It’s been some time since Clubhouse made its big splash in the Brussels Digital Public Affairs scene. We’ve been seeing MEPs, public affairs professionals, and journalists setting up accounts to start engaging on this platform. But what is all the fuss about? Why is it so appealing to the Brussels Digital Public Affairs Bubble? Before we dive into it, let’s have a quick recap!
What is Clubhouse and why is it different?
Clubhouse launched in early 2020 but the hype surrounding the app only exploded in Europe in 2021. It’s an invite-only voice-chat app that lets users join and interact in themed discussion forums.
The speakers run the floor and all listeners are invited to raise their hand to participate (sounds familiar? It’s like your Microsoft Teams meetings, but this is more fun, so keep reading.) You can choose from thousands of different topics that spark your interest and exchange knowledge.
The big question is: Can brands also join the platform? Short answer is yes, however Clubhouse might not be the friendliest place for brands. Users value transparency and prefer to engage with real people and share opinions instead of a brand’s values. This doesn’t mean that brands shouldn’t build a presence on the platform.
Different story for trade associations, NGOs or think tanks who seems to be very much welcomed – at least in the Brussels Bubble – as they promote policy related conversations – highly engaged in the European Capital - and bring added value to the debate.
The app has taken the podcast trend and escalated it to an interactive forum, where you can discuss topics that interest you or engage with the people you might otherwise never be able to reach. To that end, the concept is completely unique. Other social networks are said to be developing audio-chat apps or extension to their existing platforms, however the only one close to catching up is Twitter, with their worldwide release of Twitter Spaces next month.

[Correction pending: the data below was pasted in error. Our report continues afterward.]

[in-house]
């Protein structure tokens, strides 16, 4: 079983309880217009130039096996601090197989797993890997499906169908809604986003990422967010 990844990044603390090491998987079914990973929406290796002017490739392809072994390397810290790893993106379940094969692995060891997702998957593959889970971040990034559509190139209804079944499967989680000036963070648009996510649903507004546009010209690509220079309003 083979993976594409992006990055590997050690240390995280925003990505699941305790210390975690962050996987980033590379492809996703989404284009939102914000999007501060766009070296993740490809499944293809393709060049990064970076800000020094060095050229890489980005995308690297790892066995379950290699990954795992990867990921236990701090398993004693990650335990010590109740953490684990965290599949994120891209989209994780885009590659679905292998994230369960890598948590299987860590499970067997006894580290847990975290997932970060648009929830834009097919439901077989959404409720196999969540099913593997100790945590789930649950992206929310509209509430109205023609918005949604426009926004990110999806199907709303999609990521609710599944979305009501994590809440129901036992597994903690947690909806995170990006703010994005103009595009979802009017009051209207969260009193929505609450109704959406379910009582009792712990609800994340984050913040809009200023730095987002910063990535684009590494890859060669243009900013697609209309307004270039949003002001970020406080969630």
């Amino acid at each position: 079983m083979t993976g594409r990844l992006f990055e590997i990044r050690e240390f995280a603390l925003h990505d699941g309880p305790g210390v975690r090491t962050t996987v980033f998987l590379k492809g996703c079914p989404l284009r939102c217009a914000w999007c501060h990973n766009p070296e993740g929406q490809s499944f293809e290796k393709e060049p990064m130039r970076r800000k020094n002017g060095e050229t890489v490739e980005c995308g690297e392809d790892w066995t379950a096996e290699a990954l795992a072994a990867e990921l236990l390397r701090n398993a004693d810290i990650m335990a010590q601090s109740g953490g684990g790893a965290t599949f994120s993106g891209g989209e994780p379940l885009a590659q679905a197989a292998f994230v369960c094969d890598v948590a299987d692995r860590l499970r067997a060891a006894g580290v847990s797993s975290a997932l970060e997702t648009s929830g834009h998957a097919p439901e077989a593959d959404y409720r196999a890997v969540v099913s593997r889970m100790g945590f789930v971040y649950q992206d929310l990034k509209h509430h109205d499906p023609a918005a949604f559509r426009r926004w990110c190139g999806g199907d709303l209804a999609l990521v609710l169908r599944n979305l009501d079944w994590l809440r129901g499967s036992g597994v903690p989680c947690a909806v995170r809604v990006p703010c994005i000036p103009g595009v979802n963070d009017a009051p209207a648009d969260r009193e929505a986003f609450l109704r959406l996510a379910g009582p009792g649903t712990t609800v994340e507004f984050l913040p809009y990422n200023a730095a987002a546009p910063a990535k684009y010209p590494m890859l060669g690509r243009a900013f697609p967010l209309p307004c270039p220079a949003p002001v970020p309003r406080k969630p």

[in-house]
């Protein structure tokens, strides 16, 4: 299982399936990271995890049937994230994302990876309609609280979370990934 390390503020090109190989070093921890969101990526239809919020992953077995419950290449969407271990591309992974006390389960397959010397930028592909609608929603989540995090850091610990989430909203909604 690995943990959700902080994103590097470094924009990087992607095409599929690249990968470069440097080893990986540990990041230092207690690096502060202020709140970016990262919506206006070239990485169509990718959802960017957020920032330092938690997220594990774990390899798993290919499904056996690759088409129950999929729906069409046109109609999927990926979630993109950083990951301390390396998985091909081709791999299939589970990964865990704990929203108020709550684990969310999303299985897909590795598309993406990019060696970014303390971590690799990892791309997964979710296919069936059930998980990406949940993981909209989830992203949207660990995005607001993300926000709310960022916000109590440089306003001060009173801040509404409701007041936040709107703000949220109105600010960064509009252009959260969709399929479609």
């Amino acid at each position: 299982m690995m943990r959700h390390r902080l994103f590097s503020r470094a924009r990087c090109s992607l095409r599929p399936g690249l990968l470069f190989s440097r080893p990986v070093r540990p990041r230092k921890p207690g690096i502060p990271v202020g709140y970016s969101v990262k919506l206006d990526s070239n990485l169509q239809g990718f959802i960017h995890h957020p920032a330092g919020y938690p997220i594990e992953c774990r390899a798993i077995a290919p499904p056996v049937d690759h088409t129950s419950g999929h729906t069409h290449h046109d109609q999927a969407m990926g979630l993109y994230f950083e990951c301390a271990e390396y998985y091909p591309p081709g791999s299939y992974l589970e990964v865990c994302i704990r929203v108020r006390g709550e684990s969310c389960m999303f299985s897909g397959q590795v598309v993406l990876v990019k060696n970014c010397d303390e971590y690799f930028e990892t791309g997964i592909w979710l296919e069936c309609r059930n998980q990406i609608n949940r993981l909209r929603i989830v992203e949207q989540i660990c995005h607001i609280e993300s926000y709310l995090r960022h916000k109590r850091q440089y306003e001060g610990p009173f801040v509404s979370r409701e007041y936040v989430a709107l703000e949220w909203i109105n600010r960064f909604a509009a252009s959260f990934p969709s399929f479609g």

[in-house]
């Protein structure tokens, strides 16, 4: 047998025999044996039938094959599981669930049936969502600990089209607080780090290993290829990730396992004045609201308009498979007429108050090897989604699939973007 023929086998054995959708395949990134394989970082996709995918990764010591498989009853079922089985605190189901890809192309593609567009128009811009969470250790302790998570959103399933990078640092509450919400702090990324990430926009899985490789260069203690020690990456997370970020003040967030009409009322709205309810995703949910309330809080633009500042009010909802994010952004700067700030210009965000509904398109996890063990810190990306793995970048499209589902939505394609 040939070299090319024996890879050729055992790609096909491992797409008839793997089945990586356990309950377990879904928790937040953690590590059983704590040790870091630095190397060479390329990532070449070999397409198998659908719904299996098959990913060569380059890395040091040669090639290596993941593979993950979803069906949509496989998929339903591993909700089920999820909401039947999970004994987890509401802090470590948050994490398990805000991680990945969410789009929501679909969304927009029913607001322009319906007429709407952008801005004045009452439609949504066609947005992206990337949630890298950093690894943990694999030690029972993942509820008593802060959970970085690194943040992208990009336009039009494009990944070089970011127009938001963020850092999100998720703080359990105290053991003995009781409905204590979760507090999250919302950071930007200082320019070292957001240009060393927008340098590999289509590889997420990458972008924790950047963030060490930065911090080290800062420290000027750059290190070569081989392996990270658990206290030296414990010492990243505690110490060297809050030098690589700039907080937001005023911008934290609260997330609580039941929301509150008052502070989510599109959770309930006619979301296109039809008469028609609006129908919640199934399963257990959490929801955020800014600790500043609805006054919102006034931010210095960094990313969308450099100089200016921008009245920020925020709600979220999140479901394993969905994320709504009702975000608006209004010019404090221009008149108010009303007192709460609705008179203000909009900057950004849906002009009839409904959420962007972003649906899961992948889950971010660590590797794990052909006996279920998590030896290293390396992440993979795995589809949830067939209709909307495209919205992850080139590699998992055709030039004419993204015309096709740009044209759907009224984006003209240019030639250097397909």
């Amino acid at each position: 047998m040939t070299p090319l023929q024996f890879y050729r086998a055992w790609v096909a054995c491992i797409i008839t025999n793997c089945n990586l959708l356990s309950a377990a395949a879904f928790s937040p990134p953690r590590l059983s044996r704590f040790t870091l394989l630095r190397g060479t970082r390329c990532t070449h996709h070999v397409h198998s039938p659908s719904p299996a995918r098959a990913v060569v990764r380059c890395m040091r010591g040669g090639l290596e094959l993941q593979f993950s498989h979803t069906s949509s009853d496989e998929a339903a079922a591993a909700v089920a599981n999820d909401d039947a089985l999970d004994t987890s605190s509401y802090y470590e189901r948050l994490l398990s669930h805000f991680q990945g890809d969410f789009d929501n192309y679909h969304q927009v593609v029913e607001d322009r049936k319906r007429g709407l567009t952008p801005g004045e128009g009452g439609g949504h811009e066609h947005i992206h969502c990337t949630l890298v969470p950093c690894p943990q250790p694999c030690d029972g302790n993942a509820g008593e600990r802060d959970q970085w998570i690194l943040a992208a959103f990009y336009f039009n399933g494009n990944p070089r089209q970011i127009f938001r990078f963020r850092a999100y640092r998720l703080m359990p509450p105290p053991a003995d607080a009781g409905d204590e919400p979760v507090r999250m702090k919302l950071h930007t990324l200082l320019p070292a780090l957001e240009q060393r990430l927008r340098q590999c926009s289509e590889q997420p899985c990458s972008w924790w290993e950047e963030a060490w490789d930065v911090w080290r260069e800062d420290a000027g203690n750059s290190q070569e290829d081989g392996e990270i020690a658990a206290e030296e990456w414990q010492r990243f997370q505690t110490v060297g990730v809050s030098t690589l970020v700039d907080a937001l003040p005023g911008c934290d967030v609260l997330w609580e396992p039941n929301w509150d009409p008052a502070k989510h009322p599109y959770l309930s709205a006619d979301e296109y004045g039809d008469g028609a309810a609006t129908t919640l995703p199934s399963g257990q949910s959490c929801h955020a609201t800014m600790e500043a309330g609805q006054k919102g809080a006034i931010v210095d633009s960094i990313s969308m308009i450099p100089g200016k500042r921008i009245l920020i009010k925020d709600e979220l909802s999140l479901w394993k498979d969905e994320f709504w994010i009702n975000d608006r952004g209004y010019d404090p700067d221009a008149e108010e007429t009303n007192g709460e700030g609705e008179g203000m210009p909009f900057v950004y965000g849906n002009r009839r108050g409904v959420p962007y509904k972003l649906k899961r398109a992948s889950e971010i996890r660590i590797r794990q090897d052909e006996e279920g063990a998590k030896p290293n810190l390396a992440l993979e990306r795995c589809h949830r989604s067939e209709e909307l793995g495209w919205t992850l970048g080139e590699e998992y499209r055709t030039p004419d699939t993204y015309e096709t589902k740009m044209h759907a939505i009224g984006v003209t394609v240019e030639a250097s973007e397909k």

Why is it so appealing to the Brussels digital public affairs bubble?
Networking and profile building
Since the first wave of downloads in January, the app now counts around 30+ profiles of MEPs; over 100 profiles of Presidents, VPs, PMs, MFAs, and international organisations; and unlimited number of PA/PR professionals.
It’s not just a club limited to a few digital PA geeks anymore. It’s becoming a platform where policy-specific topics can be discussed, information can be shared, and relationships can be established. Isn’t this what we do for living?
Given that the rooms are topic specific, you can choose to join a discussion with likeminded individuals or even start a lively debate with users with opposing views. Like any other social networks, Clubhouse gives users the opportunity to build their own digital persona and become an expert in a specific policy area or topic.
Clubhouse rooms can either be open, social (available to people followed by the moderator) or closed (shared only with a select few). The moderator has the power to decide who they wish to discuss certain topics with and control their own community.
The app is not available on Android yet and access is exclusively limited to invited users. Meaning an existing member needs to send you a link to allow you to join the platform.
… and you guessed right: it’s an American app, and the data protection regulations hardly meet our high European standards. It’s possible for any user to get an external camera or audio recorder to record the conversations as they take place. Although since "speaking freely" is a part of Clubhouse’s selling point, it would be wise to expect some consequences or social media fallback.
If you’re thinking: “Oh gosh, does this mean I have to give up Twitter?!”, calm down.
Clubhouse is not a replacement for any other platform, and we’ll probably see Twitter, Facebook, and Instagram develop similar audio discussion forums similar to Clubhouse. The app is still being developed and needs several structural updates, but high-profile users have been increasingly joining, so get on it. We’re quite sure it’s here to stay!